The hot free agency discussion this off season has been all about Bryce Harper, Manny Machado and the value of their impending astronomical contracts. Machado, as we know, landed in San Diego for ten years, $300 million, and a $30 million average annual value. All eyes are now on Harper.
While most want to simply compare Harper and Machado, I have been looking at Harper versus other right fielders. Since bursting onto the MLB scene in 2012, Harper has been one of the best right fielders in the game. Since his rookie season, he’s been the second best right fielder in the game, behind Giancarlo Stanton when ranking by fWAR. Over that span of seven seasons, Stanton has a 32.0 fWAR, while Harper trails, just barely, with a 30.7 fWAR.
Stanton, in my opinion, is the best comparison for Harper this off season, and the player teams should point to when coming up with a value for Harper. Stanton’s massive $325 million contract went into effect in 2015, which was his age-25 season. Harper is heading into his age-26 year—placing age, position and productivity comparisons all on equal ground. Stanton’s contract spans 13 seasons, for an AAV of $25 million—so what does that mean for Harper?
Comparing the players a little further, Stanton has nine seasons under his belt for a 4.33 average fWAR per season. Harper has played seven years for a 4.38 average, giving him a slight edge (though in two fewer seasons). Harper has posted the single best season between the two players, coming in 2015 when he had an fWAR of 9.3 and won the NL MVP. Stanton’s single season high came in 2017, when he posted a 7.3 fWAR.
What if we throw those years out, and re-average their career fWAR? Stanton would sit at 3.96, while Harper would have a 3.01 fWAR. Harper, though, also had the worst season of the two players, when he posted a 1.6 fWAR in 2014. Stanton’s worst fWAR of 2.2 came in 2016. What if we also throw out the low numbers? This would see Harper bounce back up to a 3.96, while Stanton would come back up to a 4.21 fWAR, remaining ahead of Harper.
What does this tell us, really? The two players have been very similar overall, with Stanton the steadier player. Harper has shown the higher ceiling, no doubt, but while his peaks are very high, his lows can be very low.
All that said, how does Stanton’s $25 million AAV look for Bryce Harper in 2019? Using an inflation calculator, it appears inflation since 2015, when Stanton signed his deal, it has been 6.2 percent on the dollar. If we value Harper and Stanton so similarly, and they are signing their deals at roughly the same age, what if we apply that inflation rate to Stanton’s deal? We’d get an inflation rate equaling $1,550,000 per year, putting Harper at an AAV of $26,550,000.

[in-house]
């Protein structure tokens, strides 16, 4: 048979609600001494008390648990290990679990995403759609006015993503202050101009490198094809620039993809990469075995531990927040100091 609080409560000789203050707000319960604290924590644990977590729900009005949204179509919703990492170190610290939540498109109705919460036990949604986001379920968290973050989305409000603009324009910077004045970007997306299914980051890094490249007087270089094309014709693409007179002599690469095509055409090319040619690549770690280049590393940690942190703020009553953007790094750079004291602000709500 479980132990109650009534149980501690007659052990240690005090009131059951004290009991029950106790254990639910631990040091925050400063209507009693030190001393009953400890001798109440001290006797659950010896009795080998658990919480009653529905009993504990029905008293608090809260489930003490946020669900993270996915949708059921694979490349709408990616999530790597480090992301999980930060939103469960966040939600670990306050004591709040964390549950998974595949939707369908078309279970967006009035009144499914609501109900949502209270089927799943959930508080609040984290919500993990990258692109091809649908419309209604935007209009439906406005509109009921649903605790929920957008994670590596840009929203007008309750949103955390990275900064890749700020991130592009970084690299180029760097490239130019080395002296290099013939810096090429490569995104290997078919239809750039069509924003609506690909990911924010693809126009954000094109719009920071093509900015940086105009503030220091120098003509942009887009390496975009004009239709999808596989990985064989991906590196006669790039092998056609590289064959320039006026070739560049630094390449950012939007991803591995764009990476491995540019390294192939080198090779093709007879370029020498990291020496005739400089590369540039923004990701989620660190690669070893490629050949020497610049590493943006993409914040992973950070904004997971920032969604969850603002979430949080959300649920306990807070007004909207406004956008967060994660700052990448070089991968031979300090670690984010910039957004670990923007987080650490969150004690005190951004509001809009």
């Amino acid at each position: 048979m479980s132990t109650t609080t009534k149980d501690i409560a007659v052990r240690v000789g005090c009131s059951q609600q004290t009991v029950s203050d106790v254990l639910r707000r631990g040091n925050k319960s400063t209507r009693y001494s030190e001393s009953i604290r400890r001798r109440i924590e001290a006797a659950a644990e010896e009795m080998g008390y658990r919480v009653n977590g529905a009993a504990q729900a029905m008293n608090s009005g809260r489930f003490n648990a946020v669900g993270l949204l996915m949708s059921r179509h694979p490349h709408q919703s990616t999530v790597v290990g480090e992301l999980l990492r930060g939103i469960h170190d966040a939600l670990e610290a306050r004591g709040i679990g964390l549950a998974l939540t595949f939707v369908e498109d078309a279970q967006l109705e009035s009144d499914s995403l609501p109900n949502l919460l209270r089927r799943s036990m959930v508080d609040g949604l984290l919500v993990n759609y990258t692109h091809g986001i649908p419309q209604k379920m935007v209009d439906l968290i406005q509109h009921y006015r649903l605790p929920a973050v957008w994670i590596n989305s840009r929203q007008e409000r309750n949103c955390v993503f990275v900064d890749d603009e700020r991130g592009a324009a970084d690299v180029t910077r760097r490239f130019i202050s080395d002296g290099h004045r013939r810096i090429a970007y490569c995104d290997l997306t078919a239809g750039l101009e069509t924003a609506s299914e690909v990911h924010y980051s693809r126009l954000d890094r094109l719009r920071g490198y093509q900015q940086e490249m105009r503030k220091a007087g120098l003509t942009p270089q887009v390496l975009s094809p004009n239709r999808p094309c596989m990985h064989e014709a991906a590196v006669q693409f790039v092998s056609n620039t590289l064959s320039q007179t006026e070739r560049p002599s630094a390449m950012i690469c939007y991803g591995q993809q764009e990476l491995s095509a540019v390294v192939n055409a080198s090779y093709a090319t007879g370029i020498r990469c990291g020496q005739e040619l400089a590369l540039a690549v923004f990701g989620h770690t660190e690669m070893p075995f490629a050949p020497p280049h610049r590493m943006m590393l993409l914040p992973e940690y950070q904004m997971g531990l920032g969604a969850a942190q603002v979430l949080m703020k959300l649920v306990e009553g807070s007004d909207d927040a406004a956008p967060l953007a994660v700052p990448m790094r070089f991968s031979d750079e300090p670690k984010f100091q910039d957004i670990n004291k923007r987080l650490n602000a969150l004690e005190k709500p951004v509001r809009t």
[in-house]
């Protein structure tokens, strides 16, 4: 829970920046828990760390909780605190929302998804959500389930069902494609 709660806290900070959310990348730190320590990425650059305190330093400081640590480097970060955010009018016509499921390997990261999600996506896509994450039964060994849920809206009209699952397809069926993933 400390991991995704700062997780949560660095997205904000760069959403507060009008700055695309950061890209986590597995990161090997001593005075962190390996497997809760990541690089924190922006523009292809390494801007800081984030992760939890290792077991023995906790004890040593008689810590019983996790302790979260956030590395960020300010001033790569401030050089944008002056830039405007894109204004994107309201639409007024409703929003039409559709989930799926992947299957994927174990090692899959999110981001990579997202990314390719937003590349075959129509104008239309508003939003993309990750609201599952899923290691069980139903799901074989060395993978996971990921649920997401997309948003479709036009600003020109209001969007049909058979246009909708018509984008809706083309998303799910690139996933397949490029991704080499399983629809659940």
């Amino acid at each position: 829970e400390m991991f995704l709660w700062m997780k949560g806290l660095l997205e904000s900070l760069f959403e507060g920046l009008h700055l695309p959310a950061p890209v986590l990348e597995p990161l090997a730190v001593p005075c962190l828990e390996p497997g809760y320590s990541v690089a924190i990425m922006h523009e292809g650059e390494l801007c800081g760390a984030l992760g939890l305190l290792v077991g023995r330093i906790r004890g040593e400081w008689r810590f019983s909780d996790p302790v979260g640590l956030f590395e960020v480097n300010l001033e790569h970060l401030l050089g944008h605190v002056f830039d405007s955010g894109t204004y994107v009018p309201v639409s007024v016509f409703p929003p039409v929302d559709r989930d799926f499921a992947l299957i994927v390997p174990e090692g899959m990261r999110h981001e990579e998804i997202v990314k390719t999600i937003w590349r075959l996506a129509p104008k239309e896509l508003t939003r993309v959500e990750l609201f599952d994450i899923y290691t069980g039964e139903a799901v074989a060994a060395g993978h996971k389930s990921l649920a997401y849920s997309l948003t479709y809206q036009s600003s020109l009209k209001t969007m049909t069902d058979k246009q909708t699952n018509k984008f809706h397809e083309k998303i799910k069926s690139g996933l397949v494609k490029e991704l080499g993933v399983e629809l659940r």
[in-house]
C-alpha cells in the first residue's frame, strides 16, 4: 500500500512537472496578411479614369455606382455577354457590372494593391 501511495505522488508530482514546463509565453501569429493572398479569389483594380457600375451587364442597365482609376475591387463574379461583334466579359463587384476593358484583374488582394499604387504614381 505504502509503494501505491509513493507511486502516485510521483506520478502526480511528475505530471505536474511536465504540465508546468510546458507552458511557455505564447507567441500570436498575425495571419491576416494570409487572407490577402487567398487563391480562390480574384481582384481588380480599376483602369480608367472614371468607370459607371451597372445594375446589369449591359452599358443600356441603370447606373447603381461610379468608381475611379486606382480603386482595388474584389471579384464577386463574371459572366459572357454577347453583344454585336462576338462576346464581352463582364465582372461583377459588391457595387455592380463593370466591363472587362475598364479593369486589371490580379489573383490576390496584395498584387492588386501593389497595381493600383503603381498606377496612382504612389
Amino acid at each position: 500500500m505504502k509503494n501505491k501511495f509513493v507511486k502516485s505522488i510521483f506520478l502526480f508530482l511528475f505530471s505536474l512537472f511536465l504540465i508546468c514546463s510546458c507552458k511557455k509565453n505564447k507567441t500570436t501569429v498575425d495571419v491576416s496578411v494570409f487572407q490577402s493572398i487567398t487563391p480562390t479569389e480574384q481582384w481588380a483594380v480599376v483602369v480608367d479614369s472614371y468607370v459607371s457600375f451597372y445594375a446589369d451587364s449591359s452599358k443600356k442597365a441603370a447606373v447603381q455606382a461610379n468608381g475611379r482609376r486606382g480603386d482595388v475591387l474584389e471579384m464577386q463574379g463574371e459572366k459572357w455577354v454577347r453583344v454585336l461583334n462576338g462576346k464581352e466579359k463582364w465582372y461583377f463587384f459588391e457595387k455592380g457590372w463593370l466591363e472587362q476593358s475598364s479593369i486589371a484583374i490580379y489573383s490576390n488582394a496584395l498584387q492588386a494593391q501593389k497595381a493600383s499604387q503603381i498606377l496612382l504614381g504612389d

Now, since everyone wants to compare Harper and Machado, let’s also do that. Is the above AAV fair for Harper, considering what Machado was just paid?
Machado debuted the same year as Harper and has a 30.2 fWAR in seven seasons, though he was called up later in 2012 and only played 51 games that year. Since 2012, Harper has 3,957 plate appearances, giving him a 4.65 fWAR/600. Machado has 4,074 plate appearances and a 4.44 fWAR/600. The edge here goes to Harper.
How much do these guys actually play, on average, though? Machado averages 582 plate appearances per year, while Harper is at 565. Based on those averages, Machado should be worth 4.31 fWAR most years, while Harper should post a 4.38 in an average year. Again, the edge goes—more slightly this time—to Harper.
However, Machado, like Stanton, has been more consistent than Harper. He’s been especially great the last four years, with an average 5.42 fWAR—with an fWAR of 6-plus in three of those seasons. Harper, in the last four years, has an average 5.15 fWAR, aided greatly by that monster 2015 season. Based solely on the average fWAR for these four seasons, the Padres are paying Machado $5,535,055 per fWAR. If Harper was to get the same value per fWAR, he’d be paid $28,505,535 per year.
All that said, what should Harper be paid?
While he’s posted the single best year of the players mentioned here, he’s also been the most wildly inconsistent. I think he’s worth at least what Stanton was paid (in 2019 dollars versus 2015) but not quite what Machado received. That $28.5 million AAV would be a fair starting point for negotiations.
I’m not in favor of any player being underpaid, but if Machado was happy with a deal valuing him at $30 million per year, Harper should understand—going by the numbers—he’s, at best, worth an equal amount.
Of course, if he doesn’t like the sound of any of this, he could always take a one-year deal and try again next year.
Bob Ellis is a lifelong Royals fan. He has written in the past for Kings of Kauffman and Statliners. Follow him on Twitter @BobEllisKC